On that note, Bob Sabiston's "Rotoshop" software, which was used to create the visuals, was also used for a series of advertisements around the same time. While not directly related, the writer of those commercial spots offers the following perspective on the effect:

Somehow washing out the real-world details present in a live actor's face and in an actual background set lets us move past what we're seeing and shifts our attention onto the dialogue.

... Which would have been great for this sort of character drama, though for myself I found the visual distortions distracted me from the story.



As for whether money plays into it (beyond if the film had never been made), the first article also discusses this along with some of the pros and cons of the animation:

They were also able to spend less money on the live-action shoot, such as with set decorations, because they knew they would be able to enhance the look later in the animation process.


An article on the LA Times ("A long way from Disney") expands on this:

In mid-2004, Linklater shot a live-action film on digital video [...] He finished in about a month, partly because he didn't have to sweat the small stuff.

While the filming itself was cheaper, it goes on to explain that the process of animating the film led to increased financial costs:

[...] by the end of 2004, the film's producers became concerned that his team wasn't progressing as fast as they had hoped.

The producers had based their schedule on that of "Waking Life," said Katy O'Connor, then the film's lead animator. That was unrealistic for "Scanner," which called for a more uniform visual style, used twice as many frames per second, and featured more complex shots with more camera movement, more action and richer backgrounds.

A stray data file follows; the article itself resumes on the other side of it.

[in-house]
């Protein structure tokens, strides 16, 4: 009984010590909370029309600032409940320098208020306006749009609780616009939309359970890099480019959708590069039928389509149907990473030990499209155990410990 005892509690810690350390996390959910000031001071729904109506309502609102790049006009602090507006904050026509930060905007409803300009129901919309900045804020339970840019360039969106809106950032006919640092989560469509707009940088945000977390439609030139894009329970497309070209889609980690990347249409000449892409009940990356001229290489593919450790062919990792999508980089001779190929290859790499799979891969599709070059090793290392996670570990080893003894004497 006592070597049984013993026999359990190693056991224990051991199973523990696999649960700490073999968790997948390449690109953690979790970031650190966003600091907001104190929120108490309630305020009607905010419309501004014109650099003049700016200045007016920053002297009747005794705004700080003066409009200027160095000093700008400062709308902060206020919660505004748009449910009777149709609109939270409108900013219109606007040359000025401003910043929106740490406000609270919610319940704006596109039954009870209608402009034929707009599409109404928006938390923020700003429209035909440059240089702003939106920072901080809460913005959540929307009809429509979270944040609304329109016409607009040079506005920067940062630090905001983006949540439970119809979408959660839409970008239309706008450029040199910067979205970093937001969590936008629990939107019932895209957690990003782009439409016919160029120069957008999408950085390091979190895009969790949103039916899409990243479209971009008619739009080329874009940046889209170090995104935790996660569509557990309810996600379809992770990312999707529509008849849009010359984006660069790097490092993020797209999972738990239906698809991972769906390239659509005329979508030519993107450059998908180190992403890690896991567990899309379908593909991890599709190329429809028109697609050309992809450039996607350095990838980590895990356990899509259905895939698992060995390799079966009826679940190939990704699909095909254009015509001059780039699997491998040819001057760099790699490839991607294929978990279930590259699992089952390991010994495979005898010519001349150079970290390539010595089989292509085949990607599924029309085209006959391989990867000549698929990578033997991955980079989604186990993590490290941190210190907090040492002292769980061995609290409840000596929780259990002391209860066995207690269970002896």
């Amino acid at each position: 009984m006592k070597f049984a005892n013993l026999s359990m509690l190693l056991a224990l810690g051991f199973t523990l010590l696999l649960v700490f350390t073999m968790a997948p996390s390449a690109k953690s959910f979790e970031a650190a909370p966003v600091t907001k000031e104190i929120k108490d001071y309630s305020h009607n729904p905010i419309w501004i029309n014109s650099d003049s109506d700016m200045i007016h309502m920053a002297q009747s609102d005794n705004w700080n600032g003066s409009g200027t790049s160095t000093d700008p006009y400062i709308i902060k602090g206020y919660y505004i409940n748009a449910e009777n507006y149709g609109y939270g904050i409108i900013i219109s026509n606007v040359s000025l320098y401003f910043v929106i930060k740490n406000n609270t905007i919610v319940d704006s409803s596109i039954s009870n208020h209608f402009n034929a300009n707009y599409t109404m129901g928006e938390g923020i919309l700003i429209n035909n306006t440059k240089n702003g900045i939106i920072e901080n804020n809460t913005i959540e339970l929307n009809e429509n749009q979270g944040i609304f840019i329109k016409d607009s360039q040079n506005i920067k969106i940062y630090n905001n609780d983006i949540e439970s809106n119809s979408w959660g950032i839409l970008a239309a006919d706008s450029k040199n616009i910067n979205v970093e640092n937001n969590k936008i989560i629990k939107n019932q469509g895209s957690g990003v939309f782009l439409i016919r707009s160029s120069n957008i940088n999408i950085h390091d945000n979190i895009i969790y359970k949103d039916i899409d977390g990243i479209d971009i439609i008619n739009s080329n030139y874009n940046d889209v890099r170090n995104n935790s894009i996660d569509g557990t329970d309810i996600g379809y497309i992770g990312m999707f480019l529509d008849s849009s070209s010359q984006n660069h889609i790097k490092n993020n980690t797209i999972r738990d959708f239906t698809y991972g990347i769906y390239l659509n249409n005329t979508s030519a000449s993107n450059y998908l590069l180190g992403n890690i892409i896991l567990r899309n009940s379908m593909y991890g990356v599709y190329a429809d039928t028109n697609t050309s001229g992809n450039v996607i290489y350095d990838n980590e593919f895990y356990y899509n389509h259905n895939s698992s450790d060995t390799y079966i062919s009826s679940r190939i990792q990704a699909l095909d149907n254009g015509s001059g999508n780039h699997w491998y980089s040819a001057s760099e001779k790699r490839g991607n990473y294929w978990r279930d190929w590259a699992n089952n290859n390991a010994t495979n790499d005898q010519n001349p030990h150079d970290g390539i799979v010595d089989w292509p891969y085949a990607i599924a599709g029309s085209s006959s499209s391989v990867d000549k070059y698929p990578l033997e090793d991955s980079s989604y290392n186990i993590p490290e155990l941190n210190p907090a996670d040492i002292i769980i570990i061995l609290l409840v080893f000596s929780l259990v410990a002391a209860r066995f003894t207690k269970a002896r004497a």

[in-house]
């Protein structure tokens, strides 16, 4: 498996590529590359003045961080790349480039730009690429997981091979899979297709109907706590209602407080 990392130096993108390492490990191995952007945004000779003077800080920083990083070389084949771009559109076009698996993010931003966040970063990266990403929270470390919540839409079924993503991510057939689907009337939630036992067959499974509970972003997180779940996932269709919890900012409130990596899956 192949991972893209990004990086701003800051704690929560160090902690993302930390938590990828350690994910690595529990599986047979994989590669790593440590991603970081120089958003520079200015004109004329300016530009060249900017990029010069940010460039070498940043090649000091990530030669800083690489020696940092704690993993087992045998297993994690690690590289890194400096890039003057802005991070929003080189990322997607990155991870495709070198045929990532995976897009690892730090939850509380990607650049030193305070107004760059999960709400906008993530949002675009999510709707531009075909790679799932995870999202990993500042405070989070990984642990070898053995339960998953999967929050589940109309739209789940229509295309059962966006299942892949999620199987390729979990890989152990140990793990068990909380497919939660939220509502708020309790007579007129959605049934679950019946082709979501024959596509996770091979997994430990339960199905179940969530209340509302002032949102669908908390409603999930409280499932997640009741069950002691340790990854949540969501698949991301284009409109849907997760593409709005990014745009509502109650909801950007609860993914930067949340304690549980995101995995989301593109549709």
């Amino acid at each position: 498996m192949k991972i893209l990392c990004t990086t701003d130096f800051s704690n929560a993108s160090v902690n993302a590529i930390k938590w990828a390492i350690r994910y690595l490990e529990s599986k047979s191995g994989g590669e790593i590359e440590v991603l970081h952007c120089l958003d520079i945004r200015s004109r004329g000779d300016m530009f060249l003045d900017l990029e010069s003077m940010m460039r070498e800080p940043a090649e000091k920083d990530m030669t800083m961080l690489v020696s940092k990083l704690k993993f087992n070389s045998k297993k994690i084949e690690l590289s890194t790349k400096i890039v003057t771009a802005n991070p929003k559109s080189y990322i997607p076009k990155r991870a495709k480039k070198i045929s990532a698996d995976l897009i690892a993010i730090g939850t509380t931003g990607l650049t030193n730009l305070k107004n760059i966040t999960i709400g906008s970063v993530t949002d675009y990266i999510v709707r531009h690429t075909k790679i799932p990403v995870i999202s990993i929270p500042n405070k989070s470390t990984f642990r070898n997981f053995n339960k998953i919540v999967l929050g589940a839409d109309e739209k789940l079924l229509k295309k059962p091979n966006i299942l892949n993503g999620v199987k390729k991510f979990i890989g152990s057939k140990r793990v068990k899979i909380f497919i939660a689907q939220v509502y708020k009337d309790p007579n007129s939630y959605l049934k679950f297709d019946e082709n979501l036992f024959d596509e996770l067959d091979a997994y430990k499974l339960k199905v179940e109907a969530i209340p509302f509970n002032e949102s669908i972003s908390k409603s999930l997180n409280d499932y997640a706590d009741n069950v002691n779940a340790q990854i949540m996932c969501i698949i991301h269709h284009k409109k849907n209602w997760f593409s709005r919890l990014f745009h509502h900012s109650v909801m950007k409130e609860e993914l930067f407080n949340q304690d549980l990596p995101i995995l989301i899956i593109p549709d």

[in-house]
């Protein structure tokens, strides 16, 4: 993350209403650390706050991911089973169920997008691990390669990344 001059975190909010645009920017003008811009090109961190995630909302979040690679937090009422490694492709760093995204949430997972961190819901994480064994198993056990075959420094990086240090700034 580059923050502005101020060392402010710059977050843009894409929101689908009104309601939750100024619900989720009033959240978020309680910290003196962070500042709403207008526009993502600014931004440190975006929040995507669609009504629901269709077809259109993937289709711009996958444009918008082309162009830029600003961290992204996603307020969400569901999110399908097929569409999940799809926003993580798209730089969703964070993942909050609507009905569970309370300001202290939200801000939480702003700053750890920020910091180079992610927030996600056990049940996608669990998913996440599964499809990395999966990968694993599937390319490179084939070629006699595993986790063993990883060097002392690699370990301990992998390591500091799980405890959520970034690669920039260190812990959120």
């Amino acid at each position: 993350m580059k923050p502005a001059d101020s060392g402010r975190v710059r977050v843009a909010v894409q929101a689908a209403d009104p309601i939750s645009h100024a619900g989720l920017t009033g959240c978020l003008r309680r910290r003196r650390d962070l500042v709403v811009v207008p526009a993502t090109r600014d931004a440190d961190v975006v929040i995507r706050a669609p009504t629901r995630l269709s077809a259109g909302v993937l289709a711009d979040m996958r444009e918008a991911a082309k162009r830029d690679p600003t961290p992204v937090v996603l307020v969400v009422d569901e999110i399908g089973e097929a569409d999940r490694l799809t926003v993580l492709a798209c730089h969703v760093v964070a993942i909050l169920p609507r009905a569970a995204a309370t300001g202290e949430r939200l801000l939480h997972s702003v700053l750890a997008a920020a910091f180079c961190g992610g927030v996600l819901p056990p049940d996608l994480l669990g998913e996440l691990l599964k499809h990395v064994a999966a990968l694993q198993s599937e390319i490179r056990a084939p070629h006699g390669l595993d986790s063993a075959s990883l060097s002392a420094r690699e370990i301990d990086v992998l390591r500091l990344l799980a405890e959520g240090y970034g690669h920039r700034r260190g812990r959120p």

Linklater and co-producer Tommy Pallotta believed that a team of 30 animators could finish the film in about six months for a budget of $6.7 million.

In the end, completing "Scanner" required up to 50 animators, took more than twice the time allotted and cost more than $8 million.

  • +1 for the explanation, though I'm not sure I' in full agreement with your conclusion... I didn't get more than half an hour through it; maybe live action would have held my interest, though I doubt it ;-) – disassociated Feb 18 '17 at 20:35
  • Re: holding the audience's interest, I felt that was the intent, though I agree with you that it may not have had that effect. I hadn't read the source material when I watched it, and I remember feeling fairly disappointed overall. That said, I can see how hard it would be trying to hold the film together until the final revelation of Fred's identity. It felt like it came too late to comfortably tie up all the previous disjointed scenes, though I know much of the lack of resolution is intentional here. I have added some additional stuff related the financial aspect of your question. – Toglik Feb 18 '17 at 23:22